"I don't think that's [economics] ever the sole reason," he says. "It's a question of stewardship, which means how well do we use the things that we've been blessed with. We have a wonderful building here at Sixth Presbyterian, and honestly there are times when it has sat empty six days a week, and that's not a good use of a building. We are stewards of what we have, and we need to use it properly. The founders, I think had the idea of the church, that the building would be a tool for ministry. It's just not the ministry only of Sixth Presbyterian Church."
But while economics may not be the sole reason for sharing space, it's certainly a great benefit, says Craig Sparks, pastor of the Columbia United Christian Church. Sparks shares space with at least four other congregations at the Meeting House, an interfaith center in Columbia, Md.
"We have 75 people on a Sunday," says Sparks. "Relatively small congregation. And we have access to a 32,000 square foot facility that we could never afford. We pay, I think at last check, 12 percent of our total budget. That pays for the lighting, the heat, the air conditioning, the staff to run the place, to keep it clean. And you can't beat that."
In addition to economic benefits, some rental relationships can lead to defining moments in the lives of the congregations involved. That was the case for Bradley Hills Presbyterian Church and Bethesda Jewish Congregation in Bethesda, Md. In 1964, 35 Jewish families got together to rent space from Bradley Hills.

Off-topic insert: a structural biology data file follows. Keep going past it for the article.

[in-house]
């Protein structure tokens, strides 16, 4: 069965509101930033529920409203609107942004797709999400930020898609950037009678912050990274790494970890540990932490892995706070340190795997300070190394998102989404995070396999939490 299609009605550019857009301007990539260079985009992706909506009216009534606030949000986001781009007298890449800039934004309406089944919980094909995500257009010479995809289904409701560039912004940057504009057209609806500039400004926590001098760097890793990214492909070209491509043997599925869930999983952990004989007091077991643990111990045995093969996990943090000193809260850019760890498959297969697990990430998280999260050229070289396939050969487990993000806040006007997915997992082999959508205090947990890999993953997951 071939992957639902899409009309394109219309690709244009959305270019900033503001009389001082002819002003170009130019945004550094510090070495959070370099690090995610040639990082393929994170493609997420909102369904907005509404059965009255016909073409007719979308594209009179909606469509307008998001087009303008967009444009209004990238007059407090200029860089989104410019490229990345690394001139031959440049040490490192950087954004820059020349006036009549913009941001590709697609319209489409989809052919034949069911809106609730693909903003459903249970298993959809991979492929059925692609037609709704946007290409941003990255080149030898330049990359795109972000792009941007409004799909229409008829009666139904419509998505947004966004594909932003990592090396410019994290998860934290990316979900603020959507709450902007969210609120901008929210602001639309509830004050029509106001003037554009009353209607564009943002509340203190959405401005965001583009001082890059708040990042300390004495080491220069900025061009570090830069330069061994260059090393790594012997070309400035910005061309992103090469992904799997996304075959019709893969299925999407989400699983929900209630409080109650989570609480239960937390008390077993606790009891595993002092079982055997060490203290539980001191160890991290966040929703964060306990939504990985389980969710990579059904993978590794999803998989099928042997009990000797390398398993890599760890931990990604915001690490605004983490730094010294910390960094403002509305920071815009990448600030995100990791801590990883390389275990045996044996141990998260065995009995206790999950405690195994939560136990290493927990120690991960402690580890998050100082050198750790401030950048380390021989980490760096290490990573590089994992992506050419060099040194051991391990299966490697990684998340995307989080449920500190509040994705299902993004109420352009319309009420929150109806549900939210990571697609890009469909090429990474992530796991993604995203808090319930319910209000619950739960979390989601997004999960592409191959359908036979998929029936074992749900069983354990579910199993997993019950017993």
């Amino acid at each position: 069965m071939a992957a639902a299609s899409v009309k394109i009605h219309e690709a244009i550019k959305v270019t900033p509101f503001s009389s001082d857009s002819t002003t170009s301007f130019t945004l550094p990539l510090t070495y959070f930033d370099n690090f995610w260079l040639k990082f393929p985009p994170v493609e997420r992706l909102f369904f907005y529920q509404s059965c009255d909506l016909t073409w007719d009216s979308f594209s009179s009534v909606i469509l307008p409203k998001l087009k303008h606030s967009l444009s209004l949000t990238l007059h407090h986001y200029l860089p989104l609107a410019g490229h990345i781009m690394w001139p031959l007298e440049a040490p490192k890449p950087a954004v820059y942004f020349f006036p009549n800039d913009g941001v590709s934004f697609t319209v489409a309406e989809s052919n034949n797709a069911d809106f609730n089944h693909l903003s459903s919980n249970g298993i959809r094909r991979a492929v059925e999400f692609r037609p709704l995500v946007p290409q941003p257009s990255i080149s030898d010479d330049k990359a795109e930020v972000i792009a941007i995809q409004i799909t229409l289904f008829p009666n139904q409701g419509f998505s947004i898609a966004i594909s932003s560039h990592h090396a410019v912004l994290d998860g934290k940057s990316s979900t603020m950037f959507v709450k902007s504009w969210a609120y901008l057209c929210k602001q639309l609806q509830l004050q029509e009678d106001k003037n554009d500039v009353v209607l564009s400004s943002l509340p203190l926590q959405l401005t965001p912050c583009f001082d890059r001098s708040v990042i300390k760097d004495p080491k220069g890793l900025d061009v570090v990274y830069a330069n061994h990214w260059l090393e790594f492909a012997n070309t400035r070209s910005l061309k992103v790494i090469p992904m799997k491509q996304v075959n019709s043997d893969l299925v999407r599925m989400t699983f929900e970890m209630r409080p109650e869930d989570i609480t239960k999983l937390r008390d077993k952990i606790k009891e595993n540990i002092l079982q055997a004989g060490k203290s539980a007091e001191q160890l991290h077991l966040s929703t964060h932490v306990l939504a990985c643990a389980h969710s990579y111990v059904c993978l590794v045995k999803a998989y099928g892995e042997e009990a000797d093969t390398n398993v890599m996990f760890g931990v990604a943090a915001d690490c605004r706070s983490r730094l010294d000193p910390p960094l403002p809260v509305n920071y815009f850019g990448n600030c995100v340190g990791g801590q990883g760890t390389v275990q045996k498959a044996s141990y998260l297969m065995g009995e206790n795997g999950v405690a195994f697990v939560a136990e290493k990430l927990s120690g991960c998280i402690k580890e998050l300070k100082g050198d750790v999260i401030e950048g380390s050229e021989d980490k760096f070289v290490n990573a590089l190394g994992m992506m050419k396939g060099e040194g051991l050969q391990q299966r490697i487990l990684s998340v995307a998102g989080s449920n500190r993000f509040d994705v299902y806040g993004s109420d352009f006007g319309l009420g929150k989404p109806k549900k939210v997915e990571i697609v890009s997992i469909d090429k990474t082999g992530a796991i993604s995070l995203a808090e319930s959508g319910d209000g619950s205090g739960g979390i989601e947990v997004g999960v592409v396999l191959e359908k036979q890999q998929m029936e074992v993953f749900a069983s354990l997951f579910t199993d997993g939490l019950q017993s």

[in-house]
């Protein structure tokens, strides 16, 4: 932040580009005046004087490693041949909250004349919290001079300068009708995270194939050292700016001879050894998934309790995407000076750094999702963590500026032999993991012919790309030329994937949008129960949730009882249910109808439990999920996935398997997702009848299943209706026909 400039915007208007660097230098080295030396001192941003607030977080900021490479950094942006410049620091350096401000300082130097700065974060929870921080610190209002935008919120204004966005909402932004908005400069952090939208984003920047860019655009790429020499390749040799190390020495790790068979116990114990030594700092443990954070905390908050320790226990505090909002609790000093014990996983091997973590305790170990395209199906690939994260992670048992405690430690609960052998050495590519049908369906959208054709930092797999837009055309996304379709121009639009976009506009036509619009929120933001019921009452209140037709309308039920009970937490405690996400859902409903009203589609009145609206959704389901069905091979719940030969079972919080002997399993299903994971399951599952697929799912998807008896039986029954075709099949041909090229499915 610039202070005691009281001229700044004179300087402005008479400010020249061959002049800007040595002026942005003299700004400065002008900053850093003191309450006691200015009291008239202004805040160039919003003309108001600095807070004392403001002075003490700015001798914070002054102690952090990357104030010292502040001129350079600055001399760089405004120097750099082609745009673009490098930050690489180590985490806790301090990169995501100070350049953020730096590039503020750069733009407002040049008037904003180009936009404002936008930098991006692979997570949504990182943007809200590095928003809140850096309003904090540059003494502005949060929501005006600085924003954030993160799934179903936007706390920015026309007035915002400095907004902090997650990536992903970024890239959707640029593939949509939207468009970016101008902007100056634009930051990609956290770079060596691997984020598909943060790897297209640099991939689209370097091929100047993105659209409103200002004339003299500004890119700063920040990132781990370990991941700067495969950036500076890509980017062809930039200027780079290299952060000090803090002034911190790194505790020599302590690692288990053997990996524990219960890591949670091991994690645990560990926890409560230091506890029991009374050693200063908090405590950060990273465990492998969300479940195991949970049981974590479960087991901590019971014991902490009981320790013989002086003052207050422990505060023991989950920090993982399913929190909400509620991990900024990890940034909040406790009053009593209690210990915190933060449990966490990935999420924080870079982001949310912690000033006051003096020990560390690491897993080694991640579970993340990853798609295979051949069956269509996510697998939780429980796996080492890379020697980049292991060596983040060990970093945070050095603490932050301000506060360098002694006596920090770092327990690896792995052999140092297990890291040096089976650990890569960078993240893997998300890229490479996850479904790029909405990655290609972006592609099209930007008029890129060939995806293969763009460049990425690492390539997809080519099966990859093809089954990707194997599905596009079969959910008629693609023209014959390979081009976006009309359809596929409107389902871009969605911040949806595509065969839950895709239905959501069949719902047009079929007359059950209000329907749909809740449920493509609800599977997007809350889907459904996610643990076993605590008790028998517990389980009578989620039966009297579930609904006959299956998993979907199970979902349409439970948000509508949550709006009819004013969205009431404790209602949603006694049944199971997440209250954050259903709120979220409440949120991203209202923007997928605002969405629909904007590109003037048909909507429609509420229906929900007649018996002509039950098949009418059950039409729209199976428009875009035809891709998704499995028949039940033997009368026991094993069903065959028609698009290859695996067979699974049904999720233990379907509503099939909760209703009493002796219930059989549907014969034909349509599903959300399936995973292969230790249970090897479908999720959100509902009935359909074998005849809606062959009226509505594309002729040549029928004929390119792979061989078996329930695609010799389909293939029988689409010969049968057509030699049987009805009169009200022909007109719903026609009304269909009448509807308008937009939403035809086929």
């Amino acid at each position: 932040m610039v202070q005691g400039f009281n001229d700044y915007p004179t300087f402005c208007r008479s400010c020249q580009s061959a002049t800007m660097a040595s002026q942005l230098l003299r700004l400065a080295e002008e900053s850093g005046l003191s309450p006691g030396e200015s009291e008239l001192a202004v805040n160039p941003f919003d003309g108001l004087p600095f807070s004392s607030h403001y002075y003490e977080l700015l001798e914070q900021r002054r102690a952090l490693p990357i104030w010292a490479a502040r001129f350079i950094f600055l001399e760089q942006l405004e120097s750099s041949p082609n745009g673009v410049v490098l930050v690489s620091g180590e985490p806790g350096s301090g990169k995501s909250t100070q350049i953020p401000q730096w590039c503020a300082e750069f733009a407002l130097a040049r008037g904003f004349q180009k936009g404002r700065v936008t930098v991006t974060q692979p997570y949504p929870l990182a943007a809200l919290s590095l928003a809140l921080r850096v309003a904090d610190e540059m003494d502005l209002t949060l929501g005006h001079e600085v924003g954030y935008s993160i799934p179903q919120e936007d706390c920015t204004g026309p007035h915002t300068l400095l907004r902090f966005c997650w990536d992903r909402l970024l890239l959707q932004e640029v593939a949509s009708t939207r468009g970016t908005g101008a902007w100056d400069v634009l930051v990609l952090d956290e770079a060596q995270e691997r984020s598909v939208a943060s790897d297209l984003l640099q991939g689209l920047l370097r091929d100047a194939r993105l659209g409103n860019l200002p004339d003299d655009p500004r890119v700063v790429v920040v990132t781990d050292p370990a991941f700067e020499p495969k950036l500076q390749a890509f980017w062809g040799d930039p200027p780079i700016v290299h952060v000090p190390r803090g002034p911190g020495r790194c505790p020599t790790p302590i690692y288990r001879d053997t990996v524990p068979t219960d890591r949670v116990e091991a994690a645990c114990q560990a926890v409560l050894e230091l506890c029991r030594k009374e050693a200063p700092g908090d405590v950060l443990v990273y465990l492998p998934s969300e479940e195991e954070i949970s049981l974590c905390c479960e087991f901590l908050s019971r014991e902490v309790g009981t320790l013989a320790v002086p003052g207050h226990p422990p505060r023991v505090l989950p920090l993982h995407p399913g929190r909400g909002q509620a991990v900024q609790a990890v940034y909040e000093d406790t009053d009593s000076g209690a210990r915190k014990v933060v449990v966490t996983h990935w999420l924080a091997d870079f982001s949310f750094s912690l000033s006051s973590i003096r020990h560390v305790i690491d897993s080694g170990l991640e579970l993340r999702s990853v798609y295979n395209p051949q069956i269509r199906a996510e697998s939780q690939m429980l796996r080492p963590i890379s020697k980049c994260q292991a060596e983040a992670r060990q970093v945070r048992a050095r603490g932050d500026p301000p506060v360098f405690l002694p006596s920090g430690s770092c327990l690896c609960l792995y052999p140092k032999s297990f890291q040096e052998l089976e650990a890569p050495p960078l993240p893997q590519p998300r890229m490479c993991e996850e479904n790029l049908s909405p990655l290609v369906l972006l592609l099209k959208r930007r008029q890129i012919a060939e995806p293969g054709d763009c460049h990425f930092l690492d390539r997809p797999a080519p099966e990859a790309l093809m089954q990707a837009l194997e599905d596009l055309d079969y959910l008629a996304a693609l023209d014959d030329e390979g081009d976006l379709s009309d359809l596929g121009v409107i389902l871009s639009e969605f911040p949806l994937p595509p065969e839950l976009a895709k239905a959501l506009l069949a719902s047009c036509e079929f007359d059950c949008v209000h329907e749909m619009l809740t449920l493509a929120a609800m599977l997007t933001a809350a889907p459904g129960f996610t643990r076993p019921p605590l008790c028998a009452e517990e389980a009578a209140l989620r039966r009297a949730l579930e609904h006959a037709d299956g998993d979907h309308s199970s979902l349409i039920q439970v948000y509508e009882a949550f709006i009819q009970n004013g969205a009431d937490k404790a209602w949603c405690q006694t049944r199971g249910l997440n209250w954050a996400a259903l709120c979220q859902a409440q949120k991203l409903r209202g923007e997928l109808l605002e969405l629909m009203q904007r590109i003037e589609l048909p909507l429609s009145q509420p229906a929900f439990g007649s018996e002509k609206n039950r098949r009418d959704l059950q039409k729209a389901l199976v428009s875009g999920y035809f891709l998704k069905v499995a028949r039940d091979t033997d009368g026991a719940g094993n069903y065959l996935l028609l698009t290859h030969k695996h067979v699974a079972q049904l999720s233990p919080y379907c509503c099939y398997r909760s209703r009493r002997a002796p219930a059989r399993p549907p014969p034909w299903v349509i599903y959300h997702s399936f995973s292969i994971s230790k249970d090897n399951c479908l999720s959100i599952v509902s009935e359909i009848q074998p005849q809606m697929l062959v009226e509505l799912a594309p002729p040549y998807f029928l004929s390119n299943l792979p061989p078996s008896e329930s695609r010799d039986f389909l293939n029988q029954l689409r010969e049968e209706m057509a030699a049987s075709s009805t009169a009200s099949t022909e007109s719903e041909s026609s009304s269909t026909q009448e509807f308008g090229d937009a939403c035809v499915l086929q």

"While that relationship on one level is a tenant relationship — they pay rent — it's much more than that," says Pastor David Gray of Bradley Hills Presbyterian Church.
"Both congregations see it as part of our mission to try and understand the diversity of our world, and saw some of our heritages as being, while different in some ways, also coming from some similar backgrounds that can help us to grow together."
His counterpart, Rabbi Elhanan "Sunny" Schnitzer of Bethesda Jewish Congregation agrees.
"The two congregations have a common philosophy of spiritual siblings sharing sacred space," says Schnitzer. "And that allows us to understand that it's just like a family. When you have different belief systems within the same family, perhaps interfaith families, sometimes there are issues that arise. But because you're family, you always work them out. And we always have."
Over 40 plus years, the relationship has grown into a partnership. Back in 1998, when Bradley Hills decided to renovate the building, it asked the synagogue if it would like to be part of the project. The synagogue said yes it did, if it could build a dedicated worship space for the synagogue. Bradley Hills agreed. Covenant Hall was born.
"Covenant Hall is the name we have given to the synagogue worship space," adds Schnitzer.
The two congregations formalized that partnership in 2003, by jointly signing a covenant, to reflect their common purpose.
"The two congregations actually have a ketuba, which is a Jewish marriage contract, says Schnitzer. "It sits in the lobby of Covenant Hall and it describes the relationship of the two congregations. And that was written jointly by the two congregations in 2003."
For Pastor David Gray, the Hall, "is really a spiritual sibling sharing sacred space, that covenant coming out the Jewish-Christian tradition, of God's covenant with God's people. We're covenanting to be together and learn from each other and work with each other."